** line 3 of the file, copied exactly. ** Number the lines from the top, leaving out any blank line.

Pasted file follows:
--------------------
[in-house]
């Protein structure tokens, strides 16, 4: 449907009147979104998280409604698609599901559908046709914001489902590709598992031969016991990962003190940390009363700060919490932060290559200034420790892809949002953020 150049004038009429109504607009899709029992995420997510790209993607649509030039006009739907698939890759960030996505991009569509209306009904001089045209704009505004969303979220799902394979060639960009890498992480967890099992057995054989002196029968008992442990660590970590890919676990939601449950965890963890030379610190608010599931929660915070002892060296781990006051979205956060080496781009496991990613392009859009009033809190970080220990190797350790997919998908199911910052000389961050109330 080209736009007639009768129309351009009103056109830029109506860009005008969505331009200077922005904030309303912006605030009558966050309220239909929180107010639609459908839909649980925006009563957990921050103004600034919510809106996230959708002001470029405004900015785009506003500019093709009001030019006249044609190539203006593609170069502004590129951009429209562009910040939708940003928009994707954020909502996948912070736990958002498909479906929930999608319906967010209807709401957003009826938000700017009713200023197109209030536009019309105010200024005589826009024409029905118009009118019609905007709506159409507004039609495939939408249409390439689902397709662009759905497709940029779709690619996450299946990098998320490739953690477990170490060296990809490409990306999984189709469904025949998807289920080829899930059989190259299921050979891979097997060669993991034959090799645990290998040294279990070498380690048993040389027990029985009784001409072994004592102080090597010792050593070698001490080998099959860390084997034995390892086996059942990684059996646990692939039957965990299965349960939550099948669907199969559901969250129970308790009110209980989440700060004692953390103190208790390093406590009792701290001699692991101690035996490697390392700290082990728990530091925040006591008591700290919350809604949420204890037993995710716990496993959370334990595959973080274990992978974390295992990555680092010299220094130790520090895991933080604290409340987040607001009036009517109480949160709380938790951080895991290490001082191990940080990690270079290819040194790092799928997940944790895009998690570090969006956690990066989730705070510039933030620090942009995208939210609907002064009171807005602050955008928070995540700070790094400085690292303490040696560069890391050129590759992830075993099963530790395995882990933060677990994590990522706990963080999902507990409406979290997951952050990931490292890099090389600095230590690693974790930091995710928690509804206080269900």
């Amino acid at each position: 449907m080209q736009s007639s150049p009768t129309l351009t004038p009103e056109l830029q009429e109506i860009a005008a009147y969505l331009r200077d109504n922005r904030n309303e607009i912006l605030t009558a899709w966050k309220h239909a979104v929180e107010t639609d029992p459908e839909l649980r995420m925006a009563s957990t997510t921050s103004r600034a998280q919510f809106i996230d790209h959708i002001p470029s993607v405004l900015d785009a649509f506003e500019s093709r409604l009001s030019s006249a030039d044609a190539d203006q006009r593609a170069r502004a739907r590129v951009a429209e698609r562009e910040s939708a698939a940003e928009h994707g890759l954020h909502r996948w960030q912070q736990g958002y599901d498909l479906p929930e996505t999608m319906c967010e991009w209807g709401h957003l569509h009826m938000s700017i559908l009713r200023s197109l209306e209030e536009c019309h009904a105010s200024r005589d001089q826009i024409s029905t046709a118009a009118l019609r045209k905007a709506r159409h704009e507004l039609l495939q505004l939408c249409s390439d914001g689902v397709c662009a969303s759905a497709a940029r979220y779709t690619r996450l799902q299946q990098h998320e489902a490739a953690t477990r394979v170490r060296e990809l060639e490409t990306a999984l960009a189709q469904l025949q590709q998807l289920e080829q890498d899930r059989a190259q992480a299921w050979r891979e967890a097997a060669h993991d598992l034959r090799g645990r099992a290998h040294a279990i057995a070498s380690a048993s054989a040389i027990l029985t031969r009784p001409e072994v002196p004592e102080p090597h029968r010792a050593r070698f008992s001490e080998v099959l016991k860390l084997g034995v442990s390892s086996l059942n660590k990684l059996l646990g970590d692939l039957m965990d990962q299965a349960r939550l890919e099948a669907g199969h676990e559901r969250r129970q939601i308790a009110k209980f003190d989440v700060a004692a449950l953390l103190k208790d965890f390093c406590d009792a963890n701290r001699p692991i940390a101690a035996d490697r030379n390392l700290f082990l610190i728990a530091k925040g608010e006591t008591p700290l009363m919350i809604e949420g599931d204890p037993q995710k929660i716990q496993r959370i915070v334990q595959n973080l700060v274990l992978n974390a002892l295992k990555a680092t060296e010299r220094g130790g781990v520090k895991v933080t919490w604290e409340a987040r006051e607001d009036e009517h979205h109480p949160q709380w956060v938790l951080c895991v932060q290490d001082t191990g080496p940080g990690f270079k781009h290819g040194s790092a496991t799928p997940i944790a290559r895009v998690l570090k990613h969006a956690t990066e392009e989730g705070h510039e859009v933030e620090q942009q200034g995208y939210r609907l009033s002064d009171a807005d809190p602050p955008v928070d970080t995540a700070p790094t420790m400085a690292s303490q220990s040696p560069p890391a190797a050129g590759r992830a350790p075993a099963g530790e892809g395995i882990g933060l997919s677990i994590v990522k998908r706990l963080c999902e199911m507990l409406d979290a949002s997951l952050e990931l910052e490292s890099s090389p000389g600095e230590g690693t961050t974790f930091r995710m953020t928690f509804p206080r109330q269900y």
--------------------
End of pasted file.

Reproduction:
């Amino acid at each position: 449907m080209q736009s007639s150049p009768t129309l351009t004038p009103e056109l830029q009429e109506i860009a005008a009147y969505l331009r200077d109504n922005r904030n309303e607009i912006l605030t009558a899709w966050k309220h239909a979104v929180e107010t639609d029992p459908e839909l649980r995420m925006a009563s957990t997510t921050s103004r600034a998280q919510f809106i996230d790209h959708i002001p470029s993607v405004l900015d785009a649509f506003e500019s093709r409604l009001s030019s006249a030039d044609a190539d203006q006009r593609a170069r502004a739907r590129v951009a429209e698609r562009e910040s939708a698939a940003e928009h994707g890759l954020h909502r996948w960030q912070q736990g958002y599901d498909l479906p929930e996505t999608m319906c967010e991009w209807g709401h957003l569509h009826m938000s700017i559908l009713r200023s197109l209306e209030e536009c019309h009904a105010s200024r005589d001089q826009i024409s029905t046709a118009a009118l019609r045209k905007a709506r159409h704009e507004l039609l495939q505004l939408c249409s390439d914001g689902v397709c662009a969303s759905a497709a940029r979220y779709t690619r996450l799902q299946q990098h998320e489902a490739a953690t477990r394979v170490r060296e990809l060639e490409t990306a999984l960009a189709q469904l025949q590709q998807l289920e080829q890498d899930r059989a190259q992480a299921w050979r891979e967890a097997a060669h993991d598992l034959r090799g645990r099992a290998h040294a279990i057995a070498s380690a048993s054989a040389i027990l029985t031969r009784p001409e072994v002196p004592e102080p090597h029968r010792a050593r070698f008992s001490e080998v099959l016991k860390l084997g034995v442990s390892s086996l059942n660590k990684l059996l646990g970590d692939l039957m965990d990962q299965a349960r939550l890919e099948a669907g199969h676990e559901r969250r129970q939601i308790a009110k209980f003190d989440v700060a004692a449950l953390l103190k208790d965890f390093c406590d009792a963890n701290r001699p692991i940390a101690a035996d490697r030379n390392l700290f082990l610190i728990a530091k925040g608010e006591t008591p700290l009363m919350i809604e949420g599931d204890p037993q995710k929660i716990q496993r959370i915070v334990q595959n973080l700060v274990l992978n974390a002892l295992k990555a680092t060296e010299r220094g130790g781990v520090k895991v933080t919490w604290e409340a987040r006051e607001d009036e009517h979205h109480p949160q709380w956060v938790l951080c895991v932060q290490d001082t191990g080496p940080g990690f270079k781009h290819g040194s790092a496991t799928p997940i944790a290559r895009v998690l570090k990613h969006a956690t990066e392009e989730g705070h510039e859009v933030e620090q942009q200034g995208y939210r609907l009033s002064d009171a807005d809190p602050p955008v928070d970080t995540a700070p790094t420790m400085a690292s303490q220990s040696p560069p890391a190797a050129g590759r992830a350790p075993a099963g530790e892809g395995i882990g933060l997919s677990i994590v990522k998908r706990l963080c999902e199911m507990l409406d979290a949002s997951l952050e990931l910052e490292s890099s090389p000389g600095e230590g690693t961050t974790f930091r995710m953020t928690f509804p206080r109330q269900y």